Samuel is a shy and cautious 18-month-old boy. He is the youngest child in a family of two children. His older sibling is 13 years old and a student in primary school. His mother is a housewife, while his father is a teacher at a local primary school. In April 2020, immediately after he was born, Samuel was unable to pass stool and was admitted to a local health facility for further evaluation. Since then, he has visited the hospital often for follow-up and has had several procedures to improve his condition. However, he is still unable to pass stool and needs ileostomy surgery to treat his condition. Fortunately, our medical partner, African Mission Healthcare (AMH), is helping Samuel to receive treatment. On November 4th, doctors will perform a colostomy procedure and bring Samuel's intestine through his abdomen to form a stoma. This will allow Samuel to pass stool. Now, Samuel's family needs help raising $1,152 to fund his procedure and care. Samuel father shared, "our kid is straining a lot. His life is in danger if not attended to."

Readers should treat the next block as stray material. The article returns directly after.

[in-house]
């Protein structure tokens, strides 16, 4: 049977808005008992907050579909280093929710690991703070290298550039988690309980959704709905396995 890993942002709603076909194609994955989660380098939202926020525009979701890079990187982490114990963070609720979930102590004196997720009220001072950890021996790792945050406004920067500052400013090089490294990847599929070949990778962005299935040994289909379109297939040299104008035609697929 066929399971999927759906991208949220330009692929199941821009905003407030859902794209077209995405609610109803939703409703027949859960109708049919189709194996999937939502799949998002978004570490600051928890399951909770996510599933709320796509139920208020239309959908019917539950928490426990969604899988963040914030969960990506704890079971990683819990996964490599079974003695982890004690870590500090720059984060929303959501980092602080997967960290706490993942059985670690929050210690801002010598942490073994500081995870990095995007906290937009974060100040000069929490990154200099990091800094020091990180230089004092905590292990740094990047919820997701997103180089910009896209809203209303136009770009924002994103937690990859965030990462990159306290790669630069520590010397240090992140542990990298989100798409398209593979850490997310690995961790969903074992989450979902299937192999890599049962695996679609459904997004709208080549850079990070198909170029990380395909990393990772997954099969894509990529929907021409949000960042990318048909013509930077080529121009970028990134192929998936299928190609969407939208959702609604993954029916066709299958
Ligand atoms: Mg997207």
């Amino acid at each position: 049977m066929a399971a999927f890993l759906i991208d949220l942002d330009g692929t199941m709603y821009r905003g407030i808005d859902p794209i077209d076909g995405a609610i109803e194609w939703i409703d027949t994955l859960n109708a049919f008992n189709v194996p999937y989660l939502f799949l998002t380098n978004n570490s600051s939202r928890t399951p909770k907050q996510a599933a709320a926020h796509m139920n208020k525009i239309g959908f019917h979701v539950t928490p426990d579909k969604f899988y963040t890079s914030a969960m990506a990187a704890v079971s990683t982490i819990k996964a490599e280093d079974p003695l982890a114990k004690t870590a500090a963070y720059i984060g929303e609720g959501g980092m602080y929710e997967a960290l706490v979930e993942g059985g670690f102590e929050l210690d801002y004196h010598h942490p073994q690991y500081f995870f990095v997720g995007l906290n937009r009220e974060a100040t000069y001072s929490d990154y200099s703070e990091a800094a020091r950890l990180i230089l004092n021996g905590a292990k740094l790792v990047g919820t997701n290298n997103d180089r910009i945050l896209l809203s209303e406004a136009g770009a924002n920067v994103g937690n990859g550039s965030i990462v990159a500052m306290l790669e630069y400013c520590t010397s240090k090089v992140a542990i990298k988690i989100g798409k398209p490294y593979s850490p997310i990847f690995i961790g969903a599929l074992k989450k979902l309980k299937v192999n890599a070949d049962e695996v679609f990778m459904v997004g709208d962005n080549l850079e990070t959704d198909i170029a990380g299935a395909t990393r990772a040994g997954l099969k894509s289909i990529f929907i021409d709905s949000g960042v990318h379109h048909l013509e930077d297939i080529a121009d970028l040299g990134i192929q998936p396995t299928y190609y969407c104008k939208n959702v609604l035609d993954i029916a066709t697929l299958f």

Edna is a 48-year-old single mother and small-scale farmer who grows food crops for home use. Her four children range in age from 17 to 29 years and have been depending on her. Unfortunately, Edna is now unable to walk due to lower limb weakness. She has been suffering from goiter for over 15 years and the thyroid malignancy has now spread to her spine impacting her mobility. Accompanied by her daughter, who had to push her in a wheelchair, Edna recently visited our medical partner's care center AIC Kijabe Hospital for help. She has been to other facilities but still hadn't been able to get the help she needs due to a lack of funds. After a multi-disciplinary team meeting comprising of Head & Neck and Ortho surgeons, she has been scheduled for a Total Thyroidectomy, Neck Dissection, and Spine Decompression and Fusion to help her heal and walk again. Our medical partner African Mission Healthcare (AMH) is requesting $1,500 to cover this intensive procedure, a ten-day stay at the hospital, and wheelchair adjustments, tests, and physical therapy for Edna. Edna says, “I lost my ability to walk after this disease attacked me. I am afraid if not attended to I may be confined to a wheelchair for good. But my hope is up and alive now that doctors have scheduled me for surgery. This treatment is meant to rectify the situation and help me to walk again.”